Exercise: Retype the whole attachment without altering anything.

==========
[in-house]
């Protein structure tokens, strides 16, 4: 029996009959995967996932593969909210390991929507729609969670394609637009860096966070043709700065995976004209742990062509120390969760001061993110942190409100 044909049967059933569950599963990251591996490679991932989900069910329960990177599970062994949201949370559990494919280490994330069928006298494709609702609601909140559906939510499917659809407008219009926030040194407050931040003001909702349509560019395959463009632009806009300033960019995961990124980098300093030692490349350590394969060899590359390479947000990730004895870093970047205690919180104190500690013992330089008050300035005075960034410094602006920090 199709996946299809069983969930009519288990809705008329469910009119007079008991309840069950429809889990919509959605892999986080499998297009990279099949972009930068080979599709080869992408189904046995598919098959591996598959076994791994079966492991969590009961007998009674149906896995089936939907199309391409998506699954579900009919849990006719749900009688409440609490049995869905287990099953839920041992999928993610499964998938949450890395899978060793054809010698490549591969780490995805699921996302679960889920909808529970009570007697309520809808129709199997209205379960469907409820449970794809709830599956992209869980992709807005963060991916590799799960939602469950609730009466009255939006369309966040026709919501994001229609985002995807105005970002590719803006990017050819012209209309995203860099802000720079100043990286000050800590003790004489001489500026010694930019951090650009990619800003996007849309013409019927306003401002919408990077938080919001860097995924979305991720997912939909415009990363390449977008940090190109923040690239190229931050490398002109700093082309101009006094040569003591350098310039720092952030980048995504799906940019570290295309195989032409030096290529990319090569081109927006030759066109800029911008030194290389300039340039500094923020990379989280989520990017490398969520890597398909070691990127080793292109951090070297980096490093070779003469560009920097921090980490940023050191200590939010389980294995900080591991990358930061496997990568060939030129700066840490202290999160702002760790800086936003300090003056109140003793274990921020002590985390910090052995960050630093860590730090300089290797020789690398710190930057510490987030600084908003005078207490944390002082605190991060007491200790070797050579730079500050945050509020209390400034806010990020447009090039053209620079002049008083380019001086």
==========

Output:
[in-house]
């Protein structure tokens, strides 16, 4: 029996009959995967996932593969909210390991929507729609969670394609637009860096966070043709700065995976004209742990062509120390969760001061993110942190409100 044909049967059933569950599963990251591996490679991932989900069910329960990177599970062994949201949370559990494919280490994330069928006298494709609702609601909140559906939510499917659809407008219009926030040194407050931040003001909702349509560019395959463009632009806009300033960019995961990124980098300093030692490349350590394969060899590359390479947000990730004895870093970047205690919180104190500690013992330089008050300035005075960034410094602006920090 199709996946299809069983969930009519288990809705008329469910009119007079008991309840069950429809889990919509959605892999986080499998297009990279099949972009930068080979599709080869992408189904046995598919098959591996598959076994791994079966492991969590009961007998009674149906896995089936939907199309391409998506699954579900009919849990006719749900009688409440609490049995869905287990099953839920041992999928993610499964998938949450890395899978060793054809010698490549591969780490995805699921996302679960889920909808529970009570007697309520809808129709199997209205379960469907409820449970794809709830599956992209869980992709807005963060991916590799799960939602469950609730009466009255939006369309966040026709919501994001229609985002995807105005970002590719803006990017050819012209209309995203860099802000720079100043990286000050800590003790004489001489500026010694930019951090650009990619800003996007849309013409019927306003401002919408990077938080919001860097995924979305991720997912939909415009990363390449977008940090190109923040690239190229931050490398002109700093082309101009006094040569003591350098310039720092952030980048995504799906940019570290295309195989032409030096290529990319090569081109927006030759066109800029911008030194290389300039340039500094923020990379989280989520990017490398969520890597398909070691990127080793292109951090070297980096490093070779003469560009920097921090980490940023050191200590939010389980294995900080591991990358930061496997990568060939030129700066840490202290999160702002760790800086936003300090003056109140003793274990921020002590985390910090052995960050630093860590730090300089290797020789690398710190930057510490987030600084908003005078207490944390002082605190991060007491200790070797050579730079500050945050509020209390400034806010990020447009090039053209620079002049008083380019001086």